Anyone who has ever worked with multi-level marketing companies will tell you how hard it is to understand their payment plans and how overwhelming all the information can become. It becomes difficult to digest all the fine print and go beyond all the jargon in the legalese to understand what is really going on.
In this article I am going to discuss on five major types of payment plans that are used by any multi-level marketing company.
There are about five major types of payment plans that are used by any multi-level marketing company. There are various pros and cons to these plans and the most commonly used plan is the Stairstep Breakaway plan.
We will take a look at all these multi-level marketing payment plans here and discuss their pros and cons.
1. Unilevel multi-level marketing plan: This is the simplest type of payment plan and is used by companies who want a simple multi-level marketing plan. In this type of plan the recruit will never be able to advance beyond the level on which he was recruited. The payment will be made according to the multi-level marketing payment plan’s tier and percentage of sales that has been predetermined. Like other plans, this plan may or may not have a fixed sales target that needs to be achieved before the commissions can be paid out. Most multi-level marketing companies start off with this plan as this is really simple to administer and explain to further recruits. However it doesn’t have the flexibility to make it a very popular plan. The primary drawback of this plan is that it doesn’t incentivize hard work beyond a certain level in the hierarchy. By not being able to rise up the ladder, the plan lacks a certain motivation level that the other more popular plans offer. Usually after a multi-level marketing company has got a good number of subscribers, they move to a plan that appears to be fairer such as the Stairstep Breakaway plan.
2. Stairstep Breakaway multi-level marketing plan: This is the most popular type of multi-level marketing payment plan. As probably evident by the name, it lets a members step up the stairs and breakaway from their original hierarchy. At the beginning the member will start from a recruited hierarchy and will receive commissions based on the step in the hierarchy and the multi-level marketing company’s percentage criteria. However, there will be target sales and other parameter based on which a member has the chance to get “promoted”. By meeting the pre-defined criteria of sales and consistency, a member will break away from the hierarchy and move up the link. The member who originally recruited this member will either get a fixed sum or a percentage defined in some other manner when someone under him gets promoted. This is to maintain fairness, as the member who recruited such a star performer will no longer be getting the percentage from this person’s sales after he is promoted.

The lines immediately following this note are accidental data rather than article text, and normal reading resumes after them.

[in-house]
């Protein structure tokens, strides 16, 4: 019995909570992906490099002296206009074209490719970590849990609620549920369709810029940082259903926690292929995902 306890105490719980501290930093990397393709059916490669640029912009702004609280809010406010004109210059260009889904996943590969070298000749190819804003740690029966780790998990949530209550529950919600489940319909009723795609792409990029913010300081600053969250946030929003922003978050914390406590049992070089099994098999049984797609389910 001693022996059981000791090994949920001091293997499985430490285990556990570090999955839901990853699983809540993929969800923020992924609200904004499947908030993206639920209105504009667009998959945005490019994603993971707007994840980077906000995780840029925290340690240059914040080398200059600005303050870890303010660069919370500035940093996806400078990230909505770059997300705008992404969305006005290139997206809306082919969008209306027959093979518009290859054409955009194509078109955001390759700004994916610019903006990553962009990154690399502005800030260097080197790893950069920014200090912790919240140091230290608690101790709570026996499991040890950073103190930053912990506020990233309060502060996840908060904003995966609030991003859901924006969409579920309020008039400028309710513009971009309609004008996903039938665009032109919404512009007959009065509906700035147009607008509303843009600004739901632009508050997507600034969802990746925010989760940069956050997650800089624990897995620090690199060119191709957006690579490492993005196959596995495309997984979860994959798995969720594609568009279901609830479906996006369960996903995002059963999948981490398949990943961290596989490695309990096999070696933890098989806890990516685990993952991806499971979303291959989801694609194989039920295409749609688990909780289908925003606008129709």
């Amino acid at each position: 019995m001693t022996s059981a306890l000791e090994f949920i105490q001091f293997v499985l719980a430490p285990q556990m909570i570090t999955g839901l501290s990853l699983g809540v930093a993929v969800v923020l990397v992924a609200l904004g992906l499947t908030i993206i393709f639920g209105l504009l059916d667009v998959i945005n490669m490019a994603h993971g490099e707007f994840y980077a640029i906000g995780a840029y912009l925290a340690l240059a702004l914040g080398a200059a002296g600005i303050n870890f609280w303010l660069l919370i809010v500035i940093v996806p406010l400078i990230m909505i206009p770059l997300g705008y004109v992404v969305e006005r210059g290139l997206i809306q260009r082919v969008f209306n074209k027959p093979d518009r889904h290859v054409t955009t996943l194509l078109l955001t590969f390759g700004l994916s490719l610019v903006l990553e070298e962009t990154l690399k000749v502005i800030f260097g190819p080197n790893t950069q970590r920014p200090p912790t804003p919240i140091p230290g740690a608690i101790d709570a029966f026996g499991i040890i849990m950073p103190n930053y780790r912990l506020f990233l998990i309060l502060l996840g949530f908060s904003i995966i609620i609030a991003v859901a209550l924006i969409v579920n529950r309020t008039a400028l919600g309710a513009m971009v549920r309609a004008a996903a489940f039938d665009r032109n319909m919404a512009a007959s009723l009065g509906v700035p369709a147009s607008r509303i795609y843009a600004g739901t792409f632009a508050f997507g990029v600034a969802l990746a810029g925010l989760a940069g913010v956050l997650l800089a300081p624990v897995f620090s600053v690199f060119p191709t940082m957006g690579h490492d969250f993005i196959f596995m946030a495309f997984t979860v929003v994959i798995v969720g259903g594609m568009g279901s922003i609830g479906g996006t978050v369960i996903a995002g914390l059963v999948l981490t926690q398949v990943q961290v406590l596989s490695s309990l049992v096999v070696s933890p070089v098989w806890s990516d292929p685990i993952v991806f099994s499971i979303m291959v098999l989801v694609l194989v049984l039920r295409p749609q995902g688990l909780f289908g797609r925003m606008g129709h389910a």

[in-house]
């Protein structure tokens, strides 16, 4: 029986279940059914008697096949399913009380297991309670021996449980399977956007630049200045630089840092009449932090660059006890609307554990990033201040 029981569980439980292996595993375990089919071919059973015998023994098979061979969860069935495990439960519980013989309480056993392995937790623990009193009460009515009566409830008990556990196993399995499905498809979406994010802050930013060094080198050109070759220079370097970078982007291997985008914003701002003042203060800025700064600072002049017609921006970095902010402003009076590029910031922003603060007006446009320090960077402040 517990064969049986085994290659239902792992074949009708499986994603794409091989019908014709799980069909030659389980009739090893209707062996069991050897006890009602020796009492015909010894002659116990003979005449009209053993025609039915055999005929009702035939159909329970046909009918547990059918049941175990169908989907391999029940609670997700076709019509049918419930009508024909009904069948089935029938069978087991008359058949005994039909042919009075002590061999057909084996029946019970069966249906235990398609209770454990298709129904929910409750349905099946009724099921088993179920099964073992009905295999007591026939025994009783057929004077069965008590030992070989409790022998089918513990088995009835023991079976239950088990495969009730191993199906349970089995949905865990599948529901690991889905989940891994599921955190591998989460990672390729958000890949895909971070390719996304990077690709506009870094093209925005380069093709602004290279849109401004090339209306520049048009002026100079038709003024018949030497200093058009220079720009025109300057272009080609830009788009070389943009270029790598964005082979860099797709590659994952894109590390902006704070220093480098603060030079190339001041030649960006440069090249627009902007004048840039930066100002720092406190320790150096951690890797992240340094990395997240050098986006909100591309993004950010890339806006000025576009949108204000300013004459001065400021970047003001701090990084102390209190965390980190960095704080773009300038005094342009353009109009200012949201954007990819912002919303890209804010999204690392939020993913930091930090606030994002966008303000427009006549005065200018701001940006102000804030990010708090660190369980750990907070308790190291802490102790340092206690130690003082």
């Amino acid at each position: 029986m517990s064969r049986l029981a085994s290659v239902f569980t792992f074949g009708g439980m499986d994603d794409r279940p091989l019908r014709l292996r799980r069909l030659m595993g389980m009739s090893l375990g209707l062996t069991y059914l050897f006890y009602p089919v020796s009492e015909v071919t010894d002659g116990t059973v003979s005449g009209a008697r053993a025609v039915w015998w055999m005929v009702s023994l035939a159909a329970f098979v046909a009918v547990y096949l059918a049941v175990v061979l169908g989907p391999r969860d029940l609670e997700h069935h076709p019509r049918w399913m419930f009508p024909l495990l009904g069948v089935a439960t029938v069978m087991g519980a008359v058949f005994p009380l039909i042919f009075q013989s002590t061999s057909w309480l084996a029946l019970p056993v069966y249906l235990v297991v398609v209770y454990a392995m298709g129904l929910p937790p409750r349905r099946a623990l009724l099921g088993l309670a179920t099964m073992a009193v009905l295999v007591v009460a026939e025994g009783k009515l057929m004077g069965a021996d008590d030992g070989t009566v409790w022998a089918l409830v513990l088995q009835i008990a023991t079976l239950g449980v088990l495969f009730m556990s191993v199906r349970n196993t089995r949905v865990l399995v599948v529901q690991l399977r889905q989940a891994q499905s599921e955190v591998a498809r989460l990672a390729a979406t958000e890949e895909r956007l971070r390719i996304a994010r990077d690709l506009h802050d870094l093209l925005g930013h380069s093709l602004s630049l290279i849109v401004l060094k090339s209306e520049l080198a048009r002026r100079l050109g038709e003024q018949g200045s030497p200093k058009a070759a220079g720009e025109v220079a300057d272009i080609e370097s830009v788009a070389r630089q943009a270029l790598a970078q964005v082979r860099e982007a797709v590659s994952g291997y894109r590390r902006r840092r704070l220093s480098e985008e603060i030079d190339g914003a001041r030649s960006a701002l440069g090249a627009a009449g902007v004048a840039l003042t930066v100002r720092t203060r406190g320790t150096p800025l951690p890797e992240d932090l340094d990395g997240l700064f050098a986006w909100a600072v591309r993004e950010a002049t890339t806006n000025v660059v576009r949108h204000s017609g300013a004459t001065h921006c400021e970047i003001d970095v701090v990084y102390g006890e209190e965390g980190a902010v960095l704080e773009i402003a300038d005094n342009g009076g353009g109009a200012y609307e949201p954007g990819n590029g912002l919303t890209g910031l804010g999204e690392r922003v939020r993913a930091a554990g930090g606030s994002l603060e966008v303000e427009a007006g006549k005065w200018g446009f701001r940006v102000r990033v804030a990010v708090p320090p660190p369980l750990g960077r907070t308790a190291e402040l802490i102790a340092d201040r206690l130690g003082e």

This is a commonly accepted plan and has been well received by regulatory authorities as well. The prime benefit of this plan is that it provides a strong motivator to every member of the multi-level marketing company.
You could think of this plan as an extension of the simple Unilevel plan, but with the provision of getting up the hierarchy and therefore being a fairer and more reasonable plan.
3. Matrix multi-level marketing plan: The matrix plan is one that is not really popular with multi-level marketing companies and is considered to be a jazzy plan with very little benefit over and above the other plans. The way it works is that the multi-level marketing company will have a matrix or a grid defined, say a 3 by 5 grid and then this grid will determine the limit on the number of recruits at each level. In our example at each level up to level 5 there can only be a maximum of 3 downward recruits. If the limit is exceeded then in that case the fourth recruit will be placed under a new distributor who did not directly recruit this person. This method makes sure that nobody has a considerably bigger pie than the other distributors. However this is not a very popular multi-level marketing plan and has come under attack by regulators also. As you can well imagine, top performers and motivated sales people have a tendency to stay away from this kind of plan. Despite its drawbacks there are still some big companies that use this plan.
4. Binary multi-level marketing plan: This is not a very popular multi-level marketing plan and is even slightly lesser popular than the Matrix multi-level marketing plan. Under this plan one distributor can have only two top line distributors under him. If there are more than two distributors then the additional distributors are placed under the top line distributor of the person who originally recruited the new member. This is a common multi-level marketing plan for a company that is looking to attract new multi-level marketing recruits. It is easier to attract new members to this plan because they are attracted by the spillover effect. They are attracted to the idea of getting commissions from members who they don’t even know! However the flip side is that it is difficult to keep people motivated under such a plan. That is the primary reason why this plan is not so popular.
5. Hybrid multi-level marketing plan: This is the multi-level marketing plan that is a hybrid of one or more of any of the plans that we talked about earlier. It is not uncommon to see them. But the biggest trouble with hybrid plans is that it is difficult to explain it to new multi-level marketing recruits. Typically when a new recruit hears about such a plan, they will ask their friends about such a thing. If their friends say they have never heard of such a thing (which happens often) the new potential recruit completely loses interest in the multi-level marketing plan and moves on.